Internal Medicine
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Antibiotic resistance: Doctors think it’s a problem, but not theirs

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Most doctors acknowledge that antibiotic resistance is a problem in the United States but don’t think that inappropriate antibiotic prescribing is a problem in their practices, according to a nationwide survey of internal, family, and pediatric medicine physicians in the United States.

Nearly all of the 1550 respondents (94%) agreed that antibiotic resistance was a problem in the United States but only 55% agreed it was a problem in their practice.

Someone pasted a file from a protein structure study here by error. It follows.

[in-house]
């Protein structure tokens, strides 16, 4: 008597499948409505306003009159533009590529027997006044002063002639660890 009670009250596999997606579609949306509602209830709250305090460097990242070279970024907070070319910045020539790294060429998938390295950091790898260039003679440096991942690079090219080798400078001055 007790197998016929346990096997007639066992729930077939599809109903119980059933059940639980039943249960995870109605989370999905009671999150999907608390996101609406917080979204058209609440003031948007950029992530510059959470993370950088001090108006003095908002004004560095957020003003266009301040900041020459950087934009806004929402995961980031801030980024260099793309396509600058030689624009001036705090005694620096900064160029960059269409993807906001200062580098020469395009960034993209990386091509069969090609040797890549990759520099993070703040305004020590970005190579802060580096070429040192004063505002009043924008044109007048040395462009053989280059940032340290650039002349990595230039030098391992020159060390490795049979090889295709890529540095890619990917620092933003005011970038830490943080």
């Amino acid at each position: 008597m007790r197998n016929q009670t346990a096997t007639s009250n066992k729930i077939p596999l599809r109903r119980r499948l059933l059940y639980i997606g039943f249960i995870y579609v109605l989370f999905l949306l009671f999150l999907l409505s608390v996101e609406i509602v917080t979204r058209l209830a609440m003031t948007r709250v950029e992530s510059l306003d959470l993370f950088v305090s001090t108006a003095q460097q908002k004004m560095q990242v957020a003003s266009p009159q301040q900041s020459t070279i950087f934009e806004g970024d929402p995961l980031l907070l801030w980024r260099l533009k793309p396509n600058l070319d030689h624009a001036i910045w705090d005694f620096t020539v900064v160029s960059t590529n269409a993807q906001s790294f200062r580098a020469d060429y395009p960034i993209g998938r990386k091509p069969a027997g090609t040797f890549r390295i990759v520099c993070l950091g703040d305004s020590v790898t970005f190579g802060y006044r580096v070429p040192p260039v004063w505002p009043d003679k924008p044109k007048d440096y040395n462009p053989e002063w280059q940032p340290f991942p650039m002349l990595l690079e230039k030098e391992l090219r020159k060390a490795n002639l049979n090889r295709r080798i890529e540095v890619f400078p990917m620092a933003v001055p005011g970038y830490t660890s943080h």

More than 90% thought that inappropriate antibiotic prescribing was a problem in outpatient settings compared to 37% in their practice.

More than half (60%) thought that they prescribed antibiotics more appropriately than their peers.

Consistent differences in responses were also found according to medical specialty. Pediatricians were most likely to recognize antibiotic resistance as a problem and reported lower levels of patient pressure to prescribe antibiotics than family and internal medicine doctors.

Zetts RM, Garcia AM, Doctor JN, et al. Primary care physicians’ attitudes and perceptions towards antibiotic resistance and antibiotic stewardship: A national survey. Open Forum Infect Dis. 2020;7(7):ofaa244. https://doi.org/10.1093/ofid/ofaa244